“Teenagers in general sometimes feel like their identities are in flux, so they take cues for how to behave from those around them, even if those cues are extremely negative,” explains Goodfellow. “This show explores that concept in such an uncompromisingly raw and intense way by putting you in the mindset of Reena’s peers.”

If only the series had maintained that razor-sharp focus across the board instead of expanding its canvas too wide. There are certainly sparks of vitality and insight scattered throughout ‘Under the Bridge,’ particularly in the electric early episodes. But those glimpses of potential are inevitably obscured as the narrative bogs down in the struggle to find an impactful conclusion while balancing its fictionalized arcs.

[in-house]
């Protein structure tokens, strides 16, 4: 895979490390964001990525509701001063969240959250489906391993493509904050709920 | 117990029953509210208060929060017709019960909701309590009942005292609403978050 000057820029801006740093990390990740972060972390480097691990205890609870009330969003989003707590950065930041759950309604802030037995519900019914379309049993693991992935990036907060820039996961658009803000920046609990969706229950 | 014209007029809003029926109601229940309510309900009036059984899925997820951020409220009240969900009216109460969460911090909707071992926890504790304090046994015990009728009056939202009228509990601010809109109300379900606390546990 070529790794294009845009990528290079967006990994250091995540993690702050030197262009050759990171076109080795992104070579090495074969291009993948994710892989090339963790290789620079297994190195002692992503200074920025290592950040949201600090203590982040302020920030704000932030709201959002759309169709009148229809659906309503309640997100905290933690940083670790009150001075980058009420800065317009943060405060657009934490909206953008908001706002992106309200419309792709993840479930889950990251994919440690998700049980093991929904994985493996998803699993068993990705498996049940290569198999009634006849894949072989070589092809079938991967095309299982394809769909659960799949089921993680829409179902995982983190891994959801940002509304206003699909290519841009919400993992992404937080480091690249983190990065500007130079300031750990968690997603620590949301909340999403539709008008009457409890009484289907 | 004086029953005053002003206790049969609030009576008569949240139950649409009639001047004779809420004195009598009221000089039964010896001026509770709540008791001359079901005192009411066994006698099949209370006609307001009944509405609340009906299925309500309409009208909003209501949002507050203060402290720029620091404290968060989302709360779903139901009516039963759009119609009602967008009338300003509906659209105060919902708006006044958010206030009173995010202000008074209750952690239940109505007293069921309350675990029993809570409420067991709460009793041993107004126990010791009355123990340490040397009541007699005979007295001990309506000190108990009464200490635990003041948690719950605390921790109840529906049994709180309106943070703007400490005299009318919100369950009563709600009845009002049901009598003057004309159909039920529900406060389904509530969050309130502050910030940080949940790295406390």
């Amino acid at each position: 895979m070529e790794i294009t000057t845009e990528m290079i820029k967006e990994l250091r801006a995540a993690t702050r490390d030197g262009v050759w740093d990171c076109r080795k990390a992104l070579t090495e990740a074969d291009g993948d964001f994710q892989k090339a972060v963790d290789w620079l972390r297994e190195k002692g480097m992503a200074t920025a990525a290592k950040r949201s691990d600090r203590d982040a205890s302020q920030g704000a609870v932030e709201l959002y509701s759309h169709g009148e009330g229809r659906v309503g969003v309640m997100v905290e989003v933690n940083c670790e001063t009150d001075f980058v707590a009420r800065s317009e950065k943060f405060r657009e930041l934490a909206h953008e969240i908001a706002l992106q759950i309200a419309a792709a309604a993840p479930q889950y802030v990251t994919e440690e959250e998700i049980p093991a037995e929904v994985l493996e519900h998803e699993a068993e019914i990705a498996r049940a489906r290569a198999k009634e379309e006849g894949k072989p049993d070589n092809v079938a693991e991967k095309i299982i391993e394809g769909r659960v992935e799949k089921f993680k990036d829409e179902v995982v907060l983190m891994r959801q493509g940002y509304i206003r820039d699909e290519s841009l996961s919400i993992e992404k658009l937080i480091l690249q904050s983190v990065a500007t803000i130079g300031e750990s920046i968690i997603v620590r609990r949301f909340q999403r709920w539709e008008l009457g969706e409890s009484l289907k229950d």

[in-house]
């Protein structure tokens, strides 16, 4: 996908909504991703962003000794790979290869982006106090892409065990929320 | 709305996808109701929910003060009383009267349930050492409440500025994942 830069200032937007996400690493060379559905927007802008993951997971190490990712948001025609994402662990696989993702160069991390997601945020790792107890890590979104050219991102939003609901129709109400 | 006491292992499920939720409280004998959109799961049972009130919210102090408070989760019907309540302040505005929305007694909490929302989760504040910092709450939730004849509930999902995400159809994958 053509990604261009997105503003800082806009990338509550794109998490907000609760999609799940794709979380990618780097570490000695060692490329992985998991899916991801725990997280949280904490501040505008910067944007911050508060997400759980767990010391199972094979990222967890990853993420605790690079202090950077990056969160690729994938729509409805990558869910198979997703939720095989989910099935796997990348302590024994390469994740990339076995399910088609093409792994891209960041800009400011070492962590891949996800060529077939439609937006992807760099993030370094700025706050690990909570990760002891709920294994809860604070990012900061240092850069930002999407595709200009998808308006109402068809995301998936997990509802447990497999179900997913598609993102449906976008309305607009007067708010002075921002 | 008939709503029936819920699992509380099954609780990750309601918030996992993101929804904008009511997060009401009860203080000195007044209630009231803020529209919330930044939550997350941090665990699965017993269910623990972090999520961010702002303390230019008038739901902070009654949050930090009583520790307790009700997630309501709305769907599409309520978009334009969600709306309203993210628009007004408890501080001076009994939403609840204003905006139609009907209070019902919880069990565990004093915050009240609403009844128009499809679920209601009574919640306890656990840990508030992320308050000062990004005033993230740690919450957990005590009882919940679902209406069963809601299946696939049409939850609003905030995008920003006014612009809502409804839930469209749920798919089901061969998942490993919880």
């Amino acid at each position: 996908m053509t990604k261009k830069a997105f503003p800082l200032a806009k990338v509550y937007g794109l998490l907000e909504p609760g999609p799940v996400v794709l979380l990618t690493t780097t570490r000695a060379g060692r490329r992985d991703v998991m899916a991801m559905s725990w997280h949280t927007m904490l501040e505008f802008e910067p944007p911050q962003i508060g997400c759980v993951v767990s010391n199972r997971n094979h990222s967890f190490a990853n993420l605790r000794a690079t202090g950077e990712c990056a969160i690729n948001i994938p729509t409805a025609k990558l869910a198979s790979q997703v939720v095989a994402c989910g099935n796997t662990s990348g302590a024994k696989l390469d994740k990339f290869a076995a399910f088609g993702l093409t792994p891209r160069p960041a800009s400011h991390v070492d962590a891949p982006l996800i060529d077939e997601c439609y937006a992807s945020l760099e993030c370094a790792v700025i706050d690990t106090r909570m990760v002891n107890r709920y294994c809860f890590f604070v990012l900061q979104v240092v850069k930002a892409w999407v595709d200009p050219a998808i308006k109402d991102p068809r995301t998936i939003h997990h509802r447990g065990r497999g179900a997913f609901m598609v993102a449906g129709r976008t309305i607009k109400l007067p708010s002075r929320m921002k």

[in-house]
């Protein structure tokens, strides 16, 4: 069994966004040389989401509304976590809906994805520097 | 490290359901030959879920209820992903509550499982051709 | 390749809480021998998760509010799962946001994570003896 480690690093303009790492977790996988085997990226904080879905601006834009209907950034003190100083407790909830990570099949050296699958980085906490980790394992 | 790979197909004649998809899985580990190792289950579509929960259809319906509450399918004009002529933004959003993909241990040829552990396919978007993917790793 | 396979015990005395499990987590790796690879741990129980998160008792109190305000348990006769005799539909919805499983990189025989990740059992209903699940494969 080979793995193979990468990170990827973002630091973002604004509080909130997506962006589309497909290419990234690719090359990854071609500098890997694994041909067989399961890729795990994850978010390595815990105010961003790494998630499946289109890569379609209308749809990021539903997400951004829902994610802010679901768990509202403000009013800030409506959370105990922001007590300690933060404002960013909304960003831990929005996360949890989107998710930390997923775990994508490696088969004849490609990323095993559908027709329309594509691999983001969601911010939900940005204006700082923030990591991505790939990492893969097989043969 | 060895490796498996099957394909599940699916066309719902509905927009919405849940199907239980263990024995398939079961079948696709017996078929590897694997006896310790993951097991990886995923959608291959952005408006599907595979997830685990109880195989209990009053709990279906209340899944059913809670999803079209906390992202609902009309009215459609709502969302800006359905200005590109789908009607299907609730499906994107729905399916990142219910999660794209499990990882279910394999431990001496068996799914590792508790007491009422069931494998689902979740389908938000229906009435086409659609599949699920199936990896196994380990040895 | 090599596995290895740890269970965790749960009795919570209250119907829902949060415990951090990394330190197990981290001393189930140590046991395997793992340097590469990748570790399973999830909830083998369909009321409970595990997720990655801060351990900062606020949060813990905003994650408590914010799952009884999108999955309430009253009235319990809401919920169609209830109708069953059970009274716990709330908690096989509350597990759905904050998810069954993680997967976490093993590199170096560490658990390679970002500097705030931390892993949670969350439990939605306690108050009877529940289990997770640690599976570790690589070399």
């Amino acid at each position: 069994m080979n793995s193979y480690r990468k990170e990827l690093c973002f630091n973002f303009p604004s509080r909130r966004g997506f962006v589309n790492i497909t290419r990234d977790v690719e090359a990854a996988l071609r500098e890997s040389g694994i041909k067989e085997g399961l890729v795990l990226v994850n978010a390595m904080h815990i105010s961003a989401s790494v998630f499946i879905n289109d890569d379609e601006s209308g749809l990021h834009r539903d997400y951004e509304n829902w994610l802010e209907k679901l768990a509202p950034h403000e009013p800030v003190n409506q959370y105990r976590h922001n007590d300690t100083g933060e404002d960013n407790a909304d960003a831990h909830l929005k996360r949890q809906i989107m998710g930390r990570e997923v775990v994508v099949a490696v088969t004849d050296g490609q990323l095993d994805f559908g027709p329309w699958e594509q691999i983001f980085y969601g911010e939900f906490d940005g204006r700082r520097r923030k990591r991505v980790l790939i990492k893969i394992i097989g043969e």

Still, the conversation alone around teen violence and culpability Shepherd’s series sparks is admirable. At its most coherent, ‘Under the Bridge’ offers an unflinching look at the harsh realities of what can happen when apathy, peer pressure, and a toxic culture of meanness are allowed to fester among disaffected youth. No matter how muddled the series eventually becomes, that powerful depiction of innocence being senselessly lost will stay with you.